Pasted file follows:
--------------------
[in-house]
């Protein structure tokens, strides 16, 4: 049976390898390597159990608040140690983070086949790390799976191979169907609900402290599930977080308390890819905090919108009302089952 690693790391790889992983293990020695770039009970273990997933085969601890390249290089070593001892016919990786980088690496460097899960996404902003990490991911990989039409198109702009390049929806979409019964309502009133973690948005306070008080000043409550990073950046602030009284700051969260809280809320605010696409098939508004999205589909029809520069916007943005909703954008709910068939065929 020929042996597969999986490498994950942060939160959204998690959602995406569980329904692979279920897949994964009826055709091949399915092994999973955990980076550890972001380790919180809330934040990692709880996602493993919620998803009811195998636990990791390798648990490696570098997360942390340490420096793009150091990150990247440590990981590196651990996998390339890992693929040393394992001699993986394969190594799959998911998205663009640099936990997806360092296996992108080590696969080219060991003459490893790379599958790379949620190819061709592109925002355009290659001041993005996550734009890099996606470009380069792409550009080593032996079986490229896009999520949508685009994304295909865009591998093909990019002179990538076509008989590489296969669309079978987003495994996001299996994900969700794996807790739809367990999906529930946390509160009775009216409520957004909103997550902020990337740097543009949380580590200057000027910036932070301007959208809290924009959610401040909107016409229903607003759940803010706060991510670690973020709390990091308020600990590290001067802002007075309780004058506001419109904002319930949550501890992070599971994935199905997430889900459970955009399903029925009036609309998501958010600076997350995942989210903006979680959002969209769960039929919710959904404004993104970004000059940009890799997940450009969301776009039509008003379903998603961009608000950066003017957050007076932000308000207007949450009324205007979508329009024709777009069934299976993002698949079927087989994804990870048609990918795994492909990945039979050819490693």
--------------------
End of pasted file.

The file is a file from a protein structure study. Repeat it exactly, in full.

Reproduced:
[in-house]
């Protein structure tokens, strides 16, 4: 049976390898390597159990608040140690983070086949790390799976191979169907609900402290599930977080308390890819905090919108009302089952 690693790391790889992983293990020695770039009970273990997933085969601890390249290089070593001892016919990786980088690496460097899960996404902003990490991911990989039409198109702009390049929806979409019964309502009133973690948005306070008080000043409550990073950046602030009284700051969260809280809320605010696409098939508004999205589909029809520069916007943005909703954008709910068939065929 020929042996597969999986490498994950942060939160959204998690959602995406569980329904692979279920897949994964009826055709091949399915092994999973955990980076550890972001380790919180809330934040990692709880996602493993919620998803009811195998636990990791390798648990490696570098997360942390340490420096793009150091990150990247440590990981590196651990996998390339890992693929040393394992001699993986394969190594799959998911998205663009640099936990997806360092296996992108080590696969080219060991003459490893790379599958790379949620190819061709592109925002355009290659001041993005996550734009890099996606470009380069792409550009080593032996079986490229896009999520949508685009994304295909865009591998093909990019002179990538076509008989590489296969669309079978987003495994996001299996994900969700794996807790739809367990999906529930946390509160009775009216409520957004909103997550902020990337740097543009949380580590200057000027910036932070301007959208809290924009959610401040909107016409229903607003759940803010706060991510670690973020709390990091308020600990590290001067802002007075309780004058506001419109904002319930949550501890992070599971994935199905997430889900459970955009399903029925009036609309998501958010600076997350995942989210903006979680959002969209769960039929919710959904404004993104970004000059940009890799997940450009969301776009039509008003379903998603961009608000950066003017957050007076932000308000207007949450009324205007979508329009024709777009069934299976993002698949079927087989994804990870048609990918795994492909990945039979050819490693």